Originally, MC Ren was set to play A-Wax, rapper Spice 1 to play Caine, and Tupac Shakur to play Sharif, but they were later fired with director Allen Hughes claiming that Shakur was causing trouble on the set. Six months after the firing, Shakur assaulted the director, resulting in Shakur being found guilty of assault and battery.[2] Shakur did not want to play the role of Sharif, as he did not agree (in regards to the authenticity of such a role) that a Muslim could also be a gangbanger. He is quoted as saying the following in a video interview,[3]

"I said okay, cool... fire me from this $100,000 movie, because I ain't goin' play no gangbanger who's a Muslim. There ain't no such thing, I refuse to play parts that don't exist. I will be a young nigga, but will be a real young nigga."

Tupac wanted to play O-Dog. They were later replaced with Larenz Tate and Tyrin Turner, respectively.[4]

The movie featured realistic dialogue, and is known[weasel words] for its crude and profane language. The word "fuck" and its derivatives are used 300 times in the 97-minute film[citation needed]. This was a record up to that time and the film still holds one of the highest "fuck" per minute rates at 3.07 times per minute. The movie was edited for an R-rating; edited scenes included Samuel L. Jackson's character's killing of the man in the poker scene, the shooting of the red-sweatered gang member by A-Wax, and Caine's death at the end[citation needed]. This was all reinstated in the director's cut[citation needed]. The director's cut was first released on LaserDisc, then released on DVD in 2008. The film's first DVD release was the R-rated theatrical version. The director's cut has since been re-rated R for strong bloody violence, drug use and pervasive language (instead of strong violence, drug use and language). An additional scene was also added, showing Caine and O-Dog breaking into a car in the garage. But according to the Hughes brothers[citation needed], a prison riot scene, which was cut by the studio to avoid an NC-17 rating, has not been restored.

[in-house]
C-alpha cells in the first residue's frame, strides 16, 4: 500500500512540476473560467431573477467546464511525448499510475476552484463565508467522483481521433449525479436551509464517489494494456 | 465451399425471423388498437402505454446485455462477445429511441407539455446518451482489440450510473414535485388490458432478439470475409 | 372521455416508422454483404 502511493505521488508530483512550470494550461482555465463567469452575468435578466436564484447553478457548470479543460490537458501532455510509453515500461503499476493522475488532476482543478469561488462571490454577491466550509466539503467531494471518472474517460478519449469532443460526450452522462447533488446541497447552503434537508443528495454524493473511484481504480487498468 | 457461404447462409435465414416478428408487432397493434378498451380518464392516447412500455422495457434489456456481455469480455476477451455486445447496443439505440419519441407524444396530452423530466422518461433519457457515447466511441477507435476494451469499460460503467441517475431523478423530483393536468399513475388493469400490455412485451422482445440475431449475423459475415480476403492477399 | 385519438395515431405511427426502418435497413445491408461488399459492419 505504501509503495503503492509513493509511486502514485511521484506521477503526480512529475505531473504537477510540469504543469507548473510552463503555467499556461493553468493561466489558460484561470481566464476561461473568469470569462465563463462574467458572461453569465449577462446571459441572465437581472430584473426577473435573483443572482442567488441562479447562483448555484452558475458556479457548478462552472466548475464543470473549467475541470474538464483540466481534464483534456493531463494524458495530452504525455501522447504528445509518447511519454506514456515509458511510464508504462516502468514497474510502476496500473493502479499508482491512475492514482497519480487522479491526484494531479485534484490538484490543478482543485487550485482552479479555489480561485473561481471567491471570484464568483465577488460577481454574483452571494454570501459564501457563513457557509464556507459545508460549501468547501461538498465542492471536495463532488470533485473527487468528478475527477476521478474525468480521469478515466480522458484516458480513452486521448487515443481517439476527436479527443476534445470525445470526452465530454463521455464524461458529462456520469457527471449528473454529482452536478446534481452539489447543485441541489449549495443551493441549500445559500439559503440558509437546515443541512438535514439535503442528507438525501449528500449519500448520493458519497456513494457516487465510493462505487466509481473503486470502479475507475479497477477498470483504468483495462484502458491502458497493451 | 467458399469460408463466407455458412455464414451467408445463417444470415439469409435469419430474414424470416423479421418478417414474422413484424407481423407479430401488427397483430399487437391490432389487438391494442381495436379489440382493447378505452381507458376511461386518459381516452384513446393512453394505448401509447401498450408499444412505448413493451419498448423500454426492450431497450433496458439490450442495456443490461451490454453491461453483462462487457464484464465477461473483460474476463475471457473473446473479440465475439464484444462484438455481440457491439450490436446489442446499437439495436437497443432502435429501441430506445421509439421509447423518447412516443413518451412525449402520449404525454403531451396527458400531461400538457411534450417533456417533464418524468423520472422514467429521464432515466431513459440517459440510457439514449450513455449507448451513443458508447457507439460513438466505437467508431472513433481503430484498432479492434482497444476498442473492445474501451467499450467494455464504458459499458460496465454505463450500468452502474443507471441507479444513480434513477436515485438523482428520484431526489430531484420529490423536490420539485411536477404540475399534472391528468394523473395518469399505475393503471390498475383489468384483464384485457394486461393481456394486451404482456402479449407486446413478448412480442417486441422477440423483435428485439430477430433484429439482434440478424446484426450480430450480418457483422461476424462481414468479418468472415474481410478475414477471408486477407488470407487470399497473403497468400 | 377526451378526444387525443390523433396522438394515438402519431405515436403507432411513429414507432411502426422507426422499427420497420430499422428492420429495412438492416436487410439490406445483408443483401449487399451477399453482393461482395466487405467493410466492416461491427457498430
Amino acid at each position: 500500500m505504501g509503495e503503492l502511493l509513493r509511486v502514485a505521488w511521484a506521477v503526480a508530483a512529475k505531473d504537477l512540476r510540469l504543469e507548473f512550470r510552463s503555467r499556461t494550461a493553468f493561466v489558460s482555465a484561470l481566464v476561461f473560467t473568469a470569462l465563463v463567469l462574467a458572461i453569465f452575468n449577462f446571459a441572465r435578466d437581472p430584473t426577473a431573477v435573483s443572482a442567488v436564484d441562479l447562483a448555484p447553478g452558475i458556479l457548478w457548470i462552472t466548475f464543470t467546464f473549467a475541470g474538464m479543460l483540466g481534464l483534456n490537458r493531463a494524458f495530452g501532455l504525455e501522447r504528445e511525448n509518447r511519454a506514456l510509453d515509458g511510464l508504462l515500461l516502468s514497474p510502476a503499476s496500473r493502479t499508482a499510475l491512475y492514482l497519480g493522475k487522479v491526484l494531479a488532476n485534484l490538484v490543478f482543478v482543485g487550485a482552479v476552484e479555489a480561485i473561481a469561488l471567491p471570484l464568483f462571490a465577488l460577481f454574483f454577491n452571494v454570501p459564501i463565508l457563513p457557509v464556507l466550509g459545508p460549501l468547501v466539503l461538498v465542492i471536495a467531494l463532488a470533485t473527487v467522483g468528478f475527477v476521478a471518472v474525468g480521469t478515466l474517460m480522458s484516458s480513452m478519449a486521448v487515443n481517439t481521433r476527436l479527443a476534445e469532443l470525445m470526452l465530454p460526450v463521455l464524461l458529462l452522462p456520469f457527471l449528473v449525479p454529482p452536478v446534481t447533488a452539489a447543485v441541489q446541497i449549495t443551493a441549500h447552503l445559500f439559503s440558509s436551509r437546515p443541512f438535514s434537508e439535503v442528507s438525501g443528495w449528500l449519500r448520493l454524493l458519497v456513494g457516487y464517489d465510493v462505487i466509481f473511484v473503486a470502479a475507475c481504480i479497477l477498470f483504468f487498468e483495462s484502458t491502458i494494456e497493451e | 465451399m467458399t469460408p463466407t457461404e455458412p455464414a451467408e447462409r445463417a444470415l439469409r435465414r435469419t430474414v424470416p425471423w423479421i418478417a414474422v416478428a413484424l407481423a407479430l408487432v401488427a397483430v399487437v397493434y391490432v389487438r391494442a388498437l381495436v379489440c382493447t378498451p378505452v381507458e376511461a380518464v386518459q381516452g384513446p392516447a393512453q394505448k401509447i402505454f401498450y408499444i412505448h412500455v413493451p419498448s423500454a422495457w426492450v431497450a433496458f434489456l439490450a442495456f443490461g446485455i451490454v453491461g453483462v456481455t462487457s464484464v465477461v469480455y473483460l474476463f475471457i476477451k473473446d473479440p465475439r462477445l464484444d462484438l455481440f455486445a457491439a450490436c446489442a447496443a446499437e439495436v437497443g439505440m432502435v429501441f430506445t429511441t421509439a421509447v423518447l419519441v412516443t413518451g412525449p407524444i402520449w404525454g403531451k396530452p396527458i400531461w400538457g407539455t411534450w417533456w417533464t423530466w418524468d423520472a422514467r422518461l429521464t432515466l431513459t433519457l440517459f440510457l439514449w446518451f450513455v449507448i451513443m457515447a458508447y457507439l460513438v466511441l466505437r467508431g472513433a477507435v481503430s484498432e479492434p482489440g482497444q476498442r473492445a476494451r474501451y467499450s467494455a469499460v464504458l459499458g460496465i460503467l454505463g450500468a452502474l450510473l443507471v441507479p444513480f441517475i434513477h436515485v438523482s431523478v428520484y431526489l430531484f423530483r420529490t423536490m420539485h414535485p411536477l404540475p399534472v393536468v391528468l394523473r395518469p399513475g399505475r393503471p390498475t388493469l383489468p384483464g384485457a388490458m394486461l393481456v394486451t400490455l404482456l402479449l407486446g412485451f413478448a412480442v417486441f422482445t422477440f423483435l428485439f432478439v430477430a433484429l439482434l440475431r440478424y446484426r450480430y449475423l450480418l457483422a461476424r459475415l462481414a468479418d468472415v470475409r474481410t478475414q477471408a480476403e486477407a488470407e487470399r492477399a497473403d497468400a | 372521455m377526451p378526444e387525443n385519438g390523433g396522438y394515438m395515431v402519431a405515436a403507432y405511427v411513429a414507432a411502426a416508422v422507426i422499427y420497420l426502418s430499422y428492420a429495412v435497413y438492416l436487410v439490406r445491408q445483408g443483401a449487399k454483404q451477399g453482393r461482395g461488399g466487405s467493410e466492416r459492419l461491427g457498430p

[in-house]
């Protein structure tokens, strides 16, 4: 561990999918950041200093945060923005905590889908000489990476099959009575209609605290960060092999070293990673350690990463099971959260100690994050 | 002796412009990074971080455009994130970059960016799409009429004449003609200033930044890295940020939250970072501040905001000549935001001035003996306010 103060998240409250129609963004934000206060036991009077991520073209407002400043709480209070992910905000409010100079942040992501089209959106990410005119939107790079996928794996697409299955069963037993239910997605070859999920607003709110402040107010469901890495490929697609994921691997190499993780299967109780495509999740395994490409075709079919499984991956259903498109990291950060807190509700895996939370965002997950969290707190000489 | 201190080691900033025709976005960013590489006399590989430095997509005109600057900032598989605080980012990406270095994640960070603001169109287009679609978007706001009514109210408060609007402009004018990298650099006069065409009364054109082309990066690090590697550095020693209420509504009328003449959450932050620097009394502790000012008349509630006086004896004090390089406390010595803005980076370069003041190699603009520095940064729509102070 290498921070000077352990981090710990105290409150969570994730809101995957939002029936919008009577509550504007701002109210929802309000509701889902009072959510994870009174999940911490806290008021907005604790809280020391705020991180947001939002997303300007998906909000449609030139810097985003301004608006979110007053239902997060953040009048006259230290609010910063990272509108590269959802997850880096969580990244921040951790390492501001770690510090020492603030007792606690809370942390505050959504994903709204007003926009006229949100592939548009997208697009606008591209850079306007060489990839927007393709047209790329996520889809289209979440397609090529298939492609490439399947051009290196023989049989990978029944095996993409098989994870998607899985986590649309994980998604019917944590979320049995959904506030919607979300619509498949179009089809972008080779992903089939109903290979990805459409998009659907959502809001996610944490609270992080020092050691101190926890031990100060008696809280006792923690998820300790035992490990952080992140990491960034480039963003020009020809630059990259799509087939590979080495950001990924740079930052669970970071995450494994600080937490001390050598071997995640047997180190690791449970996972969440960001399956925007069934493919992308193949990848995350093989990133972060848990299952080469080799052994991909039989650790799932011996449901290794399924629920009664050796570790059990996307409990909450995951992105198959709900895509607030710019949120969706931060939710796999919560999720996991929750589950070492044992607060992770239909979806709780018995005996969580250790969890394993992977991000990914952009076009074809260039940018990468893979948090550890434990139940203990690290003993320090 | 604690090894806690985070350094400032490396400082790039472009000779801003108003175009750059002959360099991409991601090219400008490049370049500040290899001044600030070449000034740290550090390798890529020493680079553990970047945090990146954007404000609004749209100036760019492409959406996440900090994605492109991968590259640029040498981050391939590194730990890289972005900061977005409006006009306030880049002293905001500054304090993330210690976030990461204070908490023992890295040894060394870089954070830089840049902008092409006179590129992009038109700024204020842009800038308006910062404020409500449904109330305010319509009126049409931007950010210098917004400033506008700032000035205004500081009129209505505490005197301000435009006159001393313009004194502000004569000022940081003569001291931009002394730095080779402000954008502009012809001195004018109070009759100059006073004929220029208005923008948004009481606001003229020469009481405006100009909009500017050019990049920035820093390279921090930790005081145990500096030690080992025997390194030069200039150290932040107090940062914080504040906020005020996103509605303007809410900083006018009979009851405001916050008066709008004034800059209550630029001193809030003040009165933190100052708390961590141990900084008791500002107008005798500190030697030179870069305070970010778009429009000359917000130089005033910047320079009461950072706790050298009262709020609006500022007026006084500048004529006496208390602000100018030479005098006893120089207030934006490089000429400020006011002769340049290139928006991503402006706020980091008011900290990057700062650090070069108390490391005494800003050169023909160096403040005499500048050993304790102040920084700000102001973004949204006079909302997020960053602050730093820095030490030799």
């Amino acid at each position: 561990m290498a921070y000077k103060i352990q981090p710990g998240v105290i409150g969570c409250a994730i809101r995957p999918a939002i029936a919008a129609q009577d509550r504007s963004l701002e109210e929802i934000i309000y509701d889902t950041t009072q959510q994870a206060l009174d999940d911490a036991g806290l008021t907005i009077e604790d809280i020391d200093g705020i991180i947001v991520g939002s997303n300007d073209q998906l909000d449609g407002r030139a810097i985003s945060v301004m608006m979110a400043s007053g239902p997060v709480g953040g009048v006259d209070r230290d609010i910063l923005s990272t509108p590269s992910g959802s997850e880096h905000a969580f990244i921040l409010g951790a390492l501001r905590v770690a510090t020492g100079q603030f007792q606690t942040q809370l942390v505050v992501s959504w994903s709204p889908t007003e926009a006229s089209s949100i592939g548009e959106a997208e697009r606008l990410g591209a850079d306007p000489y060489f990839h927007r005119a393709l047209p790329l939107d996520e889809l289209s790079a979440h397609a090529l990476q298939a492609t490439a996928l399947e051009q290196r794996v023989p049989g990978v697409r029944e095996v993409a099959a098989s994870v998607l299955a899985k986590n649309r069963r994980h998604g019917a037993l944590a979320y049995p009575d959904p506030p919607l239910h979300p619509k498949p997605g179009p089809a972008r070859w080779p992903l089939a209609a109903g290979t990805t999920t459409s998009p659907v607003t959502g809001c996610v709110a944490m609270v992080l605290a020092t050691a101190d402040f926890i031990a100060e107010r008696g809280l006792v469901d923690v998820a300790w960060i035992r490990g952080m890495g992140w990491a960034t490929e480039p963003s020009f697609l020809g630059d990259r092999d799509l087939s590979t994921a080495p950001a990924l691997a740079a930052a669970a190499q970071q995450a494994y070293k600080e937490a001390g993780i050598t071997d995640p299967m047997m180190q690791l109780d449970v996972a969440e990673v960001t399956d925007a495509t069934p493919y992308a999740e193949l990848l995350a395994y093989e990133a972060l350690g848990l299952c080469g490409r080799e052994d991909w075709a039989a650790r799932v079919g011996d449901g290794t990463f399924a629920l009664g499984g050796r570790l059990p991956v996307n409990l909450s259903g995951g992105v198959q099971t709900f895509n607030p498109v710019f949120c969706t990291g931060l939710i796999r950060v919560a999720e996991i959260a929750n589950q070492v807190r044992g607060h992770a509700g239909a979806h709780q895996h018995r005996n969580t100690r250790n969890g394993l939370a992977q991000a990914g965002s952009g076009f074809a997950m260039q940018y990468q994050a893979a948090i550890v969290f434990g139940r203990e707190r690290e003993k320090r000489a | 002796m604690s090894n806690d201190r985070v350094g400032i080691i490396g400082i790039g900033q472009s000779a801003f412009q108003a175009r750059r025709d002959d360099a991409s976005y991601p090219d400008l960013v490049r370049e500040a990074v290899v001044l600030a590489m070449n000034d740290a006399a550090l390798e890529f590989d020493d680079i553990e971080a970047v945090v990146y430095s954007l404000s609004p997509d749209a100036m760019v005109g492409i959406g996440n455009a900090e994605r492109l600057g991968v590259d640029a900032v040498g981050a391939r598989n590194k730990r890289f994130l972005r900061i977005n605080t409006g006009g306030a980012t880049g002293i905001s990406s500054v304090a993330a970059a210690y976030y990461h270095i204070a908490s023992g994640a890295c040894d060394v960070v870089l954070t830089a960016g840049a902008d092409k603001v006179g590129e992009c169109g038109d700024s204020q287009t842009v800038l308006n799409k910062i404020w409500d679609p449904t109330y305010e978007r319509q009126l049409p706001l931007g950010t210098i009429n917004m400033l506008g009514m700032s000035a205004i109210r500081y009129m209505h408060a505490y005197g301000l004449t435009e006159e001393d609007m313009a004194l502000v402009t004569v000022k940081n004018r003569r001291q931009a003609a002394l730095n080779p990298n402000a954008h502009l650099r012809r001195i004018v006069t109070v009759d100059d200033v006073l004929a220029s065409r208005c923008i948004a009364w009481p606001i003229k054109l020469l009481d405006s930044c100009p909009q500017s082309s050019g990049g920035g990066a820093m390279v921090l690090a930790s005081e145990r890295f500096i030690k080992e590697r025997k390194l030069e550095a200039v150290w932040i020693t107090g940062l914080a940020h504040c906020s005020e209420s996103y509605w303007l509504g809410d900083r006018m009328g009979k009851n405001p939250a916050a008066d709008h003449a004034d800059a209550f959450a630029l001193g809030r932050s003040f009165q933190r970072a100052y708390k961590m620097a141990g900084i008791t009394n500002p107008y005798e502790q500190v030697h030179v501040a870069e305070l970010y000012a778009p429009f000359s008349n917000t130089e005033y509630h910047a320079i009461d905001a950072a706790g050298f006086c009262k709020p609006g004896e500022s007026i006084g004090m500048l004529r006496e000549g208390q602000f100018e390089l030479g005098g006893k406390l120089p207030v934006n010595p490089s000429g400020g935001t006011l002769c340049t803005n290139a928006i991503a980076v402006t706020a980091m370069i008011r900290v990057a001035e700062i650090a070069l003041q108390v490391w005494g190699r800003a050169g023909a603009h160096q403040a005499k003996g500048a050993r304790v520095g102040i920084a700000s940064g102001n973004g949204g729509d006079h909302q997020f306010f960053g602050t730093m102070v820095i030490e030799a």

Reception[edit]